Follow Up; Create a Support Network

Direct Intervention

Intervening to save the life of a suicidal youth means conveying a sense of hope: you must be warm and very, very human in your approach. A spirit of simplicity and humility on your part is absolutely necessary. Without humility in your heart, you’ll never find the right way to approach a distressed person. You want to convey, from the heart, why life is worthwhile, and what can be done to alleviate the sufferer’s emotional burdens.

The following advice is the product of trial and error, of years of efforts by many, many suicide prevention workers, including Raymond Viger. Here, then, is how you should approach a suicidal teen, youth, or anyone in such deep distress, for that matter:

Follow Up; Create a Support Network

Make sure the help you provide is followed up on. Ask the person to contact you regularly, to keep you posted on progress. Keep in touch yourself at regular intervals. Don’t try to do it all by yourself. Recruit anyone you can think of who may be able to help – especially, from the sufferer’s own circle.

Be the ultimate liaison. Assemble a network of family, friends, helpful resources, community resources, anyone that both you and the sufferer can turn to.

You too will need a support network. Share your fears and joys. Bounce ideas off others. These situations are by their nature very stressful on counselors. Your support network can, should, overlap on your sufferer’s support network.

The arrival of a suicide prevention counselor on the scene can be isolating for the sufferer. Suddenly there’s a new person in their inner circle. The sufferer’s friends and family may feel relieved of all responsibility for the sufferer’s fate and back away. And the sufferer, feeling rejected, may become dependent on you the counselor.

Moreover, if a suicide attempt is completed, some or all of the sufferer’s friends and family may blame you for the death. Your best strategy, both in terms of your chances of success and for your personal protection, is to act as a liaison between the sufferer and any chosen points of aid and assistance.

The systematic team approach is, realistically, the best way to go about preventing a tragedy. Break the person’s sense of isolation by getting a team involved. To build your network, don’t hesitate to get in touch with the sufferer’s family, friends, work/school colleagues, mentors… Use any institutional resources at your disposal: CLSCs in Quebec, drop-in centres, psychologists, doctors, community centres…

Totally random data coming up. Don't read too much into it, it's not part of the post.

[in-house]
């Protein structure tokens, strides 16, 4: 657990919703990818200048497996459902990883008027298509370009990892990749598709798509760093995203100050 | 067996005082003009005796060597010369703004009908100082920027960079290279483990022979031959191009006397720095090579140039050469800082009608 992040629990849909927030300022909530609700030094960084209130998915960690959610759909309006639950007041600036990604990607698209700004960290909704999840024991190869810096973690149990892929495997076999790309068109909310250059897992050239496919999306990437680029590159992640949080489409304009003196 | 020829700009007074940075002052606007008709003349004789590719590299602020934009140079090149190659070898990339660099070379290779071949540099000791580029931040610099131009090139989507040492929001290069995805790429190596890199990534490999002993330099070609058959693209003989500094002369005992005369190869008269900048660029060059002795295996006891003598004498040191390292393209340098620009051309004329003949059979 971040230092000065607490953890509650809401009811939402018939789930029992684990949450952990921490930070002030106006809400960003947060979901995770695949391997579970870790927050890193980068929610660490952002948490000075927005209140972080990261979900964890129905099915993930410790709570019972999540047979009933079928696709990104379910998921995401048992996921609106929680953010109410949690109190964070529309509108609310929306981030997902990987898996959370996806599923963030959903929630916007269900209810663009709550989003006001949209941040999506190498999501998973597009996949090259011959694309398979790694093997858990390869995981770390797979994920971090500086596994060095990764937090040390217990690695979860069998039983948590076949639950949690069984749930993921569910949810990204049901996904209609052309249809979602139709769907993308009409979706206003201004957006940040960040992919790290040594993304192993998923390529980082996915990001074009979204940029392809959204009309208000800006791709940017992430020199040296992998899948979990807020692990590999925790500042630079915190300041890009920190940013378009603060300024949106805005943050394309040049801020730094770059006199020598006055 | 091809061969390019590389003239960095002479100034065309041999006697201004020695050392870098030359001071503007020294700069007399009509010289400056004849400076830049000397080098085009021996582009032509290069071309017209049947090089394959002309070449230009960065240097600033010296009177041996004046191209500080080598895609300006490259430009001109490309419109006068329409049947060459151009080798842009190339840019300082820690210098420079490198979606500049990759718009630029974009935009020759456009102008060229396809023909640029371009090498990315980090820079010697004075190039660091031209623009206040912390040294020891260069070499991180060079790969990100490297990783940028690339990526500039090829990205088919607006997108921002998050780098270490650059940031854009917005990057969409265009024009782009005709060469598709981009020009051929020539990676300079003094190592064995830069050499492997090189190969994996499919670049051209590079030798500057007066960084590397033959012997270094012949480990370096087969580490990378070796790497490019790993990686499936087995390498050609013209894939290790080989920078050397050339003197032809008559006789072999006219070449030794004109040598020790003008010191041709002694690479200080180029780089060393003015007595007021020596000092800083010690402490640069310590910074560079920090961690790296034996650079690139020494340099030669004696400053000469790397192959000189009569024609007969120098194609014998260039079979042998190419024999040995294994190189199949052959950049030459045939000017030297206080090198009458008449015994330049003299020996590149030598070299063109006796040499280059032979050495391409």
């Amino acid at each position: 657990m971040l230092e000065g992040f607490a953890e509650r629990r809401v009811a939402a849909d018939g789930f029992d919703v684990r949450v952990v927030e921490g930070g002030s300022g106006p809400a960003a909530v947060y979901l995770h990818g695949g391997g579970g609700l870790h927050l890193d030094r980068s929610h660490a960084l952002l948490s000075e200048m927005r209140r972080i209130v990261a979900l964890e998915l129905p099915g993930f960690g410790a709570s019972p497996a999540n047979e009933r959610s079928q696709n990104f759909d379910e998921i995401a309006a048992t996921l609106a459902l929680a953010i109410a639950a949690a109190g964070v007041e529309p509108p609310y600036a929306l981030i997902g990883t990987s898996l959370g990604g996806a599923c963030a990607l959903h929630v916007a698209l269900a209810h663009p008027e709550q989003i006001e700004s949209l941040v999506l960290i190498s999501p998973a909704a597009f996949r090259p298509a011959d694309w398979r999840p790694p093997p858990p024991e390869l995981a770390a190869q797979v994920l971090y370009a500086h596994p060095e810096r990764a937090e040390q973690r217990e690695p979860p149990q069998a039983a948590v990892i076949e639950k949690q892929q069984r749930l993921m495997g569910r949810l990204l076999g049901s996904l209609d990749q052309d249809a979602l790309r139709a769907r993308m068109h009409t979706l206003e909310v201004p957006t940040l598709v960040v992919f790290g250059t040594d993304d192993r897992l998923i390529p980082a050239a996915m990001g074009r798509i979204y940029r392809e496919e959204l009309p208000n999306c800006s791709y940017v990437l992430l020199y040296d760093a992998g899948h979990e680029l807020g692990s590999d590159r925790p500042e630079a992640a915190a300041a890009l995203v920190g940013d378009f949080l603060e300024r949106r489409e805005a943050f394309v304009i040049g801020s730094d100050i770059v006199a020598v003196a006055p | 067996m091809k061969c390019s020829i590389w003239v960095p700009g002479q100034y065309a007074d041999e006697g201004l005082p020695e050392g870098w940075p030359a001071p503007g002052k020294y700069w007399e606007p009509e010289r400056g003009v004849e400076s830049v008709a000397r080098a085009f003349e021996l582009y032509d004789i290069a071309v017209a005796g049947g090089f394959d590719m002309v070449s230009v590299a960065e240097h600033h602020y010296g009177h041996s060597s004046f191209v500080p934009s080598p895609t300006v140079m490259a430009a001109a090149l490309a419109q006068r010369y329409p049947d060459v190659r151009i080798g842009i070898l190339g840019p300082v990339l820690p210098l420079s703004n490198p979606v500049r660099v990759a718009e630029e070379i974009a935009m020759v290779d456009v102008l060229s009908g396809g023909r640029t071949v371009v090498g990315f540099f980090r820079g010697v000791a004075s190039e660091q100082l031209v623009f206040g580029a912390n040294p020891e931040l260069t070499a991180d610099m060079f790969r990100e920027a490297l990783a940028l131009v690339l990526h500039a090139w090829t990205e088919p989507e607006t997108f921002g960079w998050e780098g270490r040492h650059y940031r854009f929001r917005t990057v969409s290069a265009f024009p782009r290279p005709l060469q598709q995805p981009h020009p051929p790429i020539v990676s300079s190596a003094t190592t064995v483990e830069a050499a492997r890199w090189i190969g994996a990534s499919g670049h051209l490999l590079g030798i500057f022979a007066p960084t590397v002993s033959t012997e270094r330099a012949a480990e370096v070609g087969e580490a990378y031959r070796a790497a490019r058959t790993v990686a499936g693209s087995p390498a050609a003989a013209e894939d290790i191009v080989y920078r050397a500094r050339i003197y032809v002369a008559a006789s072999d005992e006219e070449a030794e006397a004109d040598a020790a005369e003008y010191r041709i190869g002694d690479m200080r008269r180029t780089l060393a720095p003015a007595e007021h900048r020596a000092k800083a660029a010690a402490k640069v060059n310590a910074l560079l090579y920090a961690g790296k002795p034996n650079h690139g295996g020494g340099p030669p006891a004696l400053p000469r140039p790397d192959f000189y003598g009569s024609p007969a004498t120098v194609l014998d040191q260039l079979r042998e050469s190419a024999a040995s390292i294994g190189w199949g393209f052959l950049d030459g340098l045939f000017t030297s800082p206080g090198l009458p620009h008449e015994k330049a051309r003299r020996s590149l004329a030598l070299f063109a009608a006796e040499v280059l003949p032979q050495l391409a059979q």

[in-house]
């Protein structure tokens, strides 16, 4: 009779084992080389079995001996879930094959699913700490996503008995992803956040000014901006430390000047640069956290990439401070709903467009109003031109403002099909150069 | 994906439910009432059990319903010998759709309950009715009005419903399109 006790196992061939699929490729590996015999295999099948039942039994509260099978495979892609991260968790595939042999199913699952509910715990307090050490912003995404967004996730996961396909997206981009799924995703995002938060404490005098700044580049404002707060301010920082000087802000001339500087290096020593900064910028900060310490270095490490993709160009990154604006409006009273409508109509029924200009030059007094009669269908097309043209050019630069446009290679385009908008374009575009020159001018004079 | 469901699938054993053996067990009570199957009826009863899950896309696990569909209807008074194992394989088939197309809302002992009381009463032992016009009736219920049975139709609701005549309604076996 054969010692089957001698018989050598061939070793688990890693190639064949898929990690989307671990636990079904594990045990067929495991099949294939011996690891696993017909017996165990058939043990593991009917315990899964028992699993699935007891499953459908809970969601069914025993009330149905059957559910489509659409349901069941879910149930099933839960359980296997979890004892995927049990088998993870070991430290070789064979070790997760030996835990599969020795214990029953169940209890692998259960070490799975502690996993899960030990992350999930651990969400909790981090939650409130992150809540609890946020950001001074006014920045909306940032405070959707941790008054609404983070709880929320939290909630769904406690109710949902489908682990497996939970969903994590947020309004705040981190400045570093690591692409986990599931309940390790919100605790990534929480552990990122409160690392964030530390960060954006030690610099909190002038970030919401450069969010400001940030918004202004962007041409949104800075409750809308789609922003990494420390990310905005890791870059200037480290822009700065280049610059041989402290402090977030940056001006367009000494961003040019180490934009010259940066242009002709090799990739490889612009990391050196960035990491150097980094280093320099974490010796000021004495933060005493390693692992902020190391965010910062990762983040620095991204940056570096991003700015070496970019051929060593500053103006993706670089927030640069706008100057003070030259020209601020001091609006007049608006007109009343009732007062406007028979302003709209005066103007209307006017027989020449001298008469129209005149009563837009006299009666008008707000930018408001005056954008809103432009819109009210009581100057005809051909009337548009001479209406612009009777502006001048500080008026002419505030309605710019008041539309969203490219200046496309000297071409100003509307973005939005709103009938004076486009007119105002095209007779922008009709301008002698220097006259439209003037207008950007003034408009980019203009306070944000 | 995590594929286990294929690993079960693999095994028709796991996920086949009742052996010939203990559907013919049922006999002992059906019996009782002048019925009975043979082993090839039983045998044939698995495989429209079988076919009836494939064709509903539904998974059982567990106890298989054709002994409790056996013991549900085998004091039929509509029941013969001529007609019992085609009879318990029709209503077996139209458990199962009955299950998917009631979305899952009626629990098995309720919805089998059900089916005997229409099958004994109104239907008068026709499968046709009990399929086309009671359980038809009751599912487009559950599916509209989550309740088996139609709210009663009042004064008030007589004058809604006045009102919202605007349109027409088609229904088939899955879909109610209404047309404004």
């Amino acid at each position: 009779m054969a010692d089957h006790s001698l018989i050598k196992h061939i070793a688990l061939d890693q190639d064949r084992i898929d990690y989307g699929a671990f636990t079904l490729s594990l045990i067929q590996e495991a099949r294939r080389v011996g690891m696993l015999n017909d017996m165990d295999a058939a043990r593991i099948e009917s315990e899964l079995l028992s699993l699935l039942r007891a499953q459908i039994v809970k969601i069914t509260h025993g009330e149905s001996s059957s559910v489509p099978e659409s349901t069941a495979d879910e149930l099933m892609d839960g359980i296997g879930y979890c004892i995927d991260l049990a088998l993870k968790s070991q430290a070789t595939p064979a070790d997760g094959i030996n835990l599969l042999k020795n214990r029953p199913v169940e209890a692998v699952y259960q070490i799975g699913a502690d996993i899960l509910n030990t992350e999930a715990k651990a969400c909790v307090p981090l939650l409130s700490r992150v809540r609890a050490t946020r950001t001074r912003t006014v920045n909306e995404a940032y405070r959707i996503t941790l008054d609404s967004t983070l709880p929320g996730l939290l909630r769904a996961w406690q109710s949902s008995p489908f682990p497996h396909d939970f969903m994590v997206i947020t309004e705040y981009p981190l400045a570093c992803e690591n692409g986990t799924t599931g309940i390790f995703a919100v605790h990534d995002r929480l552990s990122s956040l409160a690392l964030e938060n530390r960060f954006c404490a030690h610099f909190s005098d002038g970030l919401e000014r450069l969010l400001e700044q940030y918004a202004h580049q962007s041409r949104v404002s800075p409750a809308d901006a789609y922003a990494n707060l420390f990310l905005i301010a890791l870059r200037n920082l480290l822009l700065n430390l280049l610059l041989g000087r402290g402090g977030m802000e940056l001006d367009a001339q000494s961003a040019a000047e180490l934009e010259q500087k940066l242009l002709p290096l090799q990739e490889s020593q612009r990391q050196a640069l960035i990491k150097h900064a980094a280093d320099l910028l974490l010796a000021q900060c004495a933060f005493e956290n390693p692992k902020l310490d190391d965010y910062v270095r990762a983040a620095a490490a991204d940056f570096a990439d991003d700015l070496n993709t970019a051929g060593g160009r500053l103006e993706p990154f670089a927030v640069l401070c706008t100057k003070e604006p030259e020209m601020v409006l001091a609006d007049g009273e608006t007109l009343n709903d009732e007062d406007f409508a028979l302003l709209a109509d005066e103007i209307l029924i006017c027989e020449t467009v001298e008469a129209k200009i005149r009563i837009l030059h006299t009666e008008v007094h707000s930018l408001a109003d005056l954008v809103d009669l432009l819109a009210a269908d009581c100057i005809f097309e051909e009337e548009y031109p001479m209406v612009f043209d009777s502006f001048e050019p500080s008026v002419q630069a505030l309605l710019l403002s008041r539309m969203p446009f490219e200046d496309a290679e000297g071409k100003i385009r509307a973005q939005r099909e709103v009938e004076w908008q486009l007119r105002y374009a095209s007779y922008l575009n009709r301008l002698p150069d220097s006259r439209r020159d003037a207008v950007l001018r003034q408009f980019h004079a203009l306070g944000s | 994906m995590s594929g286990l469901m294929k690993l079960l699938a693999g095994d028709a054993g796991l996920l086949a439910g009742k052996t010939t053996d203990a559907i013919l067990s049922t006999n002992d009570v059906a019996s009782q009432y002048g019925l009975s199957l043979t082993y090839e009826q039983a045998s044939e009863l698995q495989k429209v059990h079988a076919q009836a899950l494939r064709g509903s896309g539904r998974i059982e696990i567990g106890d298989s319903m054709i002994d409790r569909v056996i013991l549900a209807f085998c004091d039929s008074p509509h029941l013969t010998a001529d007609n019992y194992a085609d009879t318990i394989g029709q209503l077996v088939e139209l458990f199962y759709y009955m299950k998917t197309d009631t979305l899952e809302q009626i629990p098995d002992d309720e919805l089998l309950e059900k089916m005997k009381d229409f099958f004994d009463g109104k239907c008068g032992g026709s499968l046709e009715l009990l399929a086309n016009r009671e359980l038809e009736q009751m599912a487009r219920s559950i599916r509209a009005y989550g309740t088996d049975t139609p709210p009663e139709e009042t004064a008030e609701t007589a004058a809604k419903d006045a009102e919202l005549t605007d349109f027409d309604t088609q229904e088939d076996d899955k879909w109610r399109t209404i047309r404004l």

A group populated by family friends and colleagues, will seek and find balance in their relationships. A troubled soul can find stability through communication with those in their group who form their everyday environment. A desperate, unbalanced mind has many victims. The sufferer’s whole circle is thrown into disequilibrium. The darkness spreads; the sufferer withdraws to face the fear alone. As humans, we withstand shocks far better in a group setting.

It is human nature, part of our evolutionary survival reflex, to crave balance. Instinctively, we withdraw from things that cause us unease. Working with a person’s circle can help restore balance and peace to the entire group. You are helping not just one person, but many.

If the sufferer is transferred to a hospital setting, you may decide to stop your intervention efforts immediately. Or you might offer to visit the hospital. You can use these visits as opportunities to help the sufferer build a support network. Whatever the case, use any opportunity to work with the sufferer and their support network.

Teach everyone how to use communication to confront and overcome crisis moments. Any group of people working together carry within them a natural ability to manage hard times faced by one member of the group. Working together, we humans are incredibly resilient. Moreover, you get far more out of life within a personal network than you do living life alone. Life’s joys, life’s learning experiences, life’s triumphs are all sweeter when shared. Your network doesn’t have to be large. A personal support network can include a spouse, children, and a few friends.

Book excerpt from Quebec Suicide Prevention Handbook (2014), Éditions TNT

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